Considering its once massive size the El Paso and Southwestern Railroad is often completely forgotten as a large, Class I carrier that served the desert region of the Southwest. The EP&SW was established by copper interests, which felt that a railroad was the best way to move raw ore to their smelters and then on to market. With a strong financial backing the system continued to grow from its original founding in the late 1880s to serve the states of Arizona, New Mexico, and Texas as well as northern Mexico! Despite its large size the EP&SW always relied heavily on copper as its major source of freight and when prices began to decline around World War I so too did the company's fortunes. In the 1920s the road was picked up by Southern Pacific and eventually fully merged into its system by the early 1960s. Today, some sections of the EP&SW are still in operation although after SP ownership much of the railroad was abandoned or sold as traffic dried up.
What grew into a 1,000+ mile system started out humbly enough as the Arizona & South Eastern Rail Road chartered in May of 1888 (later known simply as the Arizona & Southeastern Railroad) by the Phelps, Dodge & Company. The business, which at the time focused on the importation of various metals, had not only discovered large deposits of copper ore in Mule Pass near Bisbee, Arizona but also deposits which were incredibly rich with iron (concentrated at 20% or more). At first Phelps, Dodge gave no inclination in building its own railroad, instead hoping to lure a railroad such as the Santa Fe or Southern Pacific to build a branch to the area and serve its smelter at Bisbee. Unfortunately, neither road had much interest in such an endeavor and the company decided to forge ahead with its own line.
After the A&SE was created the new railroad wasted no time in beginning construction opening its initial 36-mile route between Bisbee and Fairbanks the following year in 1889. At first company officials hoped to establish a connection with the Santa Fe although when an agreement on freight rates could not be agreed upon it was decided that a 19-mile northward extension to Benson would be carried out to reach the SP instead, completed in 1895. What ultimately began the A&SE's astronomical growth was the coming of electricity around the turn of the century. With the need for copper to transport electricity, naturally demand for the metal grew prodigiously. This resulted in the need for a new smelter, which was built just south of Bisbee.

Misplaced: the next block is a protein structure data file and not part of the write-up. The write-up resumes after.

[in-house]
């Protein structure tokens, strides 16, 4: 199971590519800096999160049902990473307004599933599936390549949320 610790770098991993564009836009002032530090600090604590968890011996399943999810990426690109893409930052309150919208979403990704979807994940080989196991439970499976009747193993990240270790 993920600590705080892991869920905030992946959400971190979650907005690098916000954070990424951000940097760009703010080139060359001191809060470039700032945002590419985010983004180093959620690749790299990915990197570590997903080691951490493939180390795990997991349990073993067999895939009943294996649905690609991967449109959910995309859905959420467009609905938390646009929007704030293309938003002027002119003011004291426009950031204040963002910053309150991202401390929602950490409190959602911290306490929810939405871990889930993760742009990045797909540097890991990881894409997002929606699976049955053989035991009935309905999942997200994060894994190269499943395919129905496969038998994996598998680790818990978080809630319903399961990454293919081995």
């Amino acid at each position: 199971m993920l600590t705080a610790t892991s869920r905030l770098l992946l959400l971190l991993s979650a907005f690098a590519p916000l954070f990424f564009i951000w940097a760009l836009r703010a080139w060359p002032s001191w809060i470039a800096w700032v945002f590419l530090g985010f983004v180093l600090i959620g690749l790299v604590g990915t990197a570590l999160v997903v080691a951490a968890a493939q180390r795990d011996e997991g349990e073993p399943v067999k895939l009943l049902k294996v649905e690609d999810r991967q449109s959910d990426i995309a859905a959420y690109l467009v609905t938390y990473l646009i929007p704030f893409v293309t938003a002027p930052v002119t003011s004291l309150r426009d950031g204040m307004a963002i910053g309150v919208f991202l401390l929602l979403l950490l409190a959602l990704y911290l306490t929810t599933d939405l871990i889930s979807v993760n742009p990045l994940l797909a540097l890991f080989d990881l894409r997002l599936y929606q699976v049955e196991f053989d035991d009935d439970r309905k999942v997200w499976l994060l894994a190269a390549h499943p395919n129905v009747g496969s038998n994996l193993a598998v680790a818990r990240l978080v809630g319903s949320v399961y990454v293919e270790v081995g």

Additionally, new deposits were discovered south of the border in Mexico and Phelps, Dodge chartered the Nacozari Rail Road (a subsidiary of the A&SE) in June, 1901 to reach mines at Nacozari which was opened a year later. The summer of 1901 also witnessed the formation of the El Paso and Southwestern Railroad to take over the operations of the A&SE to better reflect the company's intentions of continuing to expand eastward. Thanks to a continued growth and demand of copper it was not long before the EP&SW officially opened its extension to El Paso, opening just a year later on December 28, 1902 (unofficially, tracks reached the city on November 19th of that year). Loaded with cash and a desire to continue its expansion the EP&SW more than doubled in size when it took over the El Paso & Northeastern Railroad on July 1, 1905.
The EP&N dated to 1896 chartered by Charles Eddy who had purchased the charter of a defunct line that had hoped to do the same, the Denver & El Paso Short Line Railroad. Under Eddy's control the EP&N slowly trekked northward reach Alamogordo in June of 1898, Carrizozo a year later, and Santa Rosa in 1902 via subsidiary El Paso & Rock Island Railway. Here, the EP&N established an interchange with the growing Rock Island system and soon after reached Tucumcari via CRI&P trackage rights (it would later outright lease this line from the Rock as of July 1, 1907). Interestingly, enough, the growth did not stop there as the railroad had no more than opened its latest extension when the newly established Dawson Railway was under construction. This latest development would add 132 miles to the EP&N's operations stretching northwest from Tucumcari and opened in 1903. Before Eddy could continue to expand his growing railroad it was acquired by the EP&SW.